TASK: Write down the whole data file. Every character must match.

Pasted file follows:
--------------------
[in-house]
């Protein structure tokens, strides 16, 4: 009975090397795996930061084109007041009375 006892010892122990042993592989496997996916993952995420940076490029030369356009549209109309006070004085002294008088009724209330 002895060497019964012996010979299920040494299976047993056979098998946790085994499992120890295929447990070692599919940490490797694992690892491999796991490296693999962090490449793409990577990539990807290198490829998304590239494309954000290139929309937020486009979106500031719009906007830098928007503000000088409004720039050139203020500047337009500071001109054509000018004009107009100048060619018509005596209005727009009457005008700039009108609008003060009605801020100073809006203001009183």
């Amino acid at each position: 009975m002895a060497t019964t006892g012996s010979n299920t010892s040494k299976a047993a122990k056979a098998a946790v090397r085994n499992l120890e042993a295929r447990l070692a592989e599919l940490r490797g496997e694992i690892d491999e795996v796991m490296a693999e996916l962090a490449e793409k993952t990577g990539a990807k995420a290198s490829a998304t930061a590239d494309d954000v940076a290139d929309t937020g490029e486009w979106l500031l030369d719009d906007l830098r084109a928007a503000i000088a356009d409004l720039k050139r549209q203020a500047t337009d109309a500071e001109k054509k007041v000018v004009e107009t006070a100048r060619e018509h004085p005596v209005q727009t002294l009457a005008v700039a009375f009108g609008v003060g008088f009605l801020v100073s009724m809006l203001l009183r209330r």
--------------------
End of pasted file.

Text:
[in-house]
């Protein structure tokens, strides 16, 4: 009975090397795996930061084109007041009375 006892010892122990042993592989496997996916993952995420940076490029030369356009549209109309006070004085002294008088009724209330 002895060497019964012996010979299920040494299976047993056979098998946790085994499992120890295929447990070692599919940490490797694992690892491999796991490296693999962090490449793409990577990539990807290198490829998304590239494309954000290139929309937020486009979106500031719009906007830098928007503000000088409004720039050139203020500047337009500071001109054509000018004009107009100048060619018509005596209005727009009457005008700039009108609008003060009605801020100073809006203001009183």
């Amino acid at each position: 009975m002895a060497t019964t006892g012996s010979n299920t010892s040494k299976a047993a122990k056979a098998a946790v090397r085994n499992l120890e042993a295929r447990l070692a592989e599919l940490r490797g496997e694992i690892d491999e795996v796991m490296a693999e996916l962090a490449e793409k993952t990577g990539a990807k995420a290198s490829a998304t930061a590239d494309d954000v940076a290139d929309t937020g490029e486009w979106l500031l030369d719009d906007l830098r084109a928007a503000i000088a356009d409004l720039k050139r549209q203020a500047t337009d109309a500071e001109k054509k007041v000018v004009e107009t006070a100048r060619e018509h004085p005596v209005q727009t002294l009457a005008v700039a009375f009108g609008v003060g008088f009605l801020v100073s009724m809006l203001l009183r209330r």